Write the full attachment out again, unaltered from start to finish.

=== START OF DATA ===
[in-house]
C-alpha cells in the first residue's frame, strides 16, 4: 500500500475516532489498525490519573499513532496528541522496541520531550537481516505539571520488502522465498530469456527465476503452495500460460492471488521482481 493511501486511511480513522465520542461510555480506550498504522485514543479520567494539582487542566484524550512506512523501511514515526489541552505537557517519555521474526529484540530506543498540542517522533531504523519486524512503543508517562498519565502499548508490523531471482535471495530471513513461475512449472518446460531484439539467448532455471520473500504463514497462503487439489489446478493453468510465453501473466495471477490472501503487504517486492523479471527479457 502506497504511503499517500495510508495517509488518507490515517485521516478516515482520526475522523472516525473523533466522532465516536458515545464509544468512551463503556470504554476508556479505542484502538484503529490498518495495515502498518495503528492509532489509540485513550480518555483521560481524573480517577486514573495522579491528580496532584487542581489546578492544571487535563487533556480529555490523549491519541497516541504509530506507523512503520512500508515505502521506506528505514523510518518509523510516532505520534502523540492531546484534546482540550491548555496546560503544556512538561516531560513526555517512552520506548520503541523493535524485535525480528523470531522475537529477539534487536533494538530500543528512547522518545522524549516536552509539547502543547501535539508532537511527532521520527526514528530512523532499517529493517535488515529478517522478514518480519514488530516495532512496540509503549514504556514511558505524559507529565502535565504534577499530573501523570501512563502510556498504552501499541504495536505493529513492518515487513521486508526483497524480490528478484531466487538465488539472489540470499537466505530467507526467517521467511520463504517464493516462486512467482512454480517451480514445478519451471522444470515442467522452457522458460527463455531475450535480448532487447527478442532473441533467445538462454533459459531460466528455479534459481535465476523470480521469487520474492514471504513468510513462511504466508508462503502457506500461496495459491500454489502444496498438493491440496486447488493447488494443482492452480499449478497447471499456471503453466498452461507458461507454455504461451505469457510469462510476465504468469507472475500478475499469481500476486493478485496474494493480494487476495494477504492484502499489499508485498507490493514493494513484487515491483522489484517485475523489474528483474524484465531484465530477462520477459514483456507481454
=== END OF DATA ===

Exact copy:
[in-house]
C-alpha cells in the first residue's frame, strides 16, 4: 500500500475516532489498525490519573499513532496528541522496541520531550537481516505539571520488502522465498530469456527465476503452495500460460492471488521482481 493511501486511511480513522465520542461510555480506550498504522485514543479520567494539582487542566484524550512506512523501511514515526489541552505537557517519555521474526529484540530506543498540542517522533531504523519486524512503543508517562498519565502499548508490523531471482535471495530471513513461475512449472518446460531484439539467448532455471520473500504463514497462503487439489489446478493453468510465453501473466495471477490472501503487504517486492523479471527479457 502506497504511503499517500495510508495517509488518507490515517485521516478516515482520526475522523472516525473523533466522532465516536458515545464509544468512551463503556470504554476508556479505542484502538484503529490498518495495515502498518495503528492509532489509540485513550480518555483521560481524573480517577486514573495522579491528580496532584487542581489546578492544571487535563487533556480529555490523549491519541497516541504509530506507523512503520512500508515505502521506506528505514523510518518509523510516532505520534502523540492531546484534546482540550491548555496546560503544556512538561516531560513526555517512552520506548520503541523493535524485535525480528523470531522475537529477539534487536533494538530500543528512547522518545522524549516536552509539547502543547501535539508532537511527532521520527526514528530512523532499517529493517535488515529478517522478514518480519514488530516495532512496540509503549514504556514511558505524559507529565502535565504534577499530573501523570501512563502510556498504552501499541504495536505493529513492518515487513521486508526483497524480490528478484531466487538465488539472489540470499537466505530467507526467517521467511520463504517464493516462486512467482512454480517451480514445478519451471522444470515442467522452457522458460527463455531475450535480448532487447527478442532473441533467445538462454533459459531460466528455479534459481535465476523470480521469487520474492514471504513468510513462511504466508508462503502457506500461496495459491500454489502444496498438493491440496486447488493447488494443482492452480499449478497447471499456471503453466498452461507458461507454455504461451505469457510469462510476465504468469507472475500478475499469481500476486493478485496474494493480494487476495494477504492484502499489499508485498507490493514493494513484487515491483522489484517485475523489474528483474524484465531484465530477462520477459514483456507481454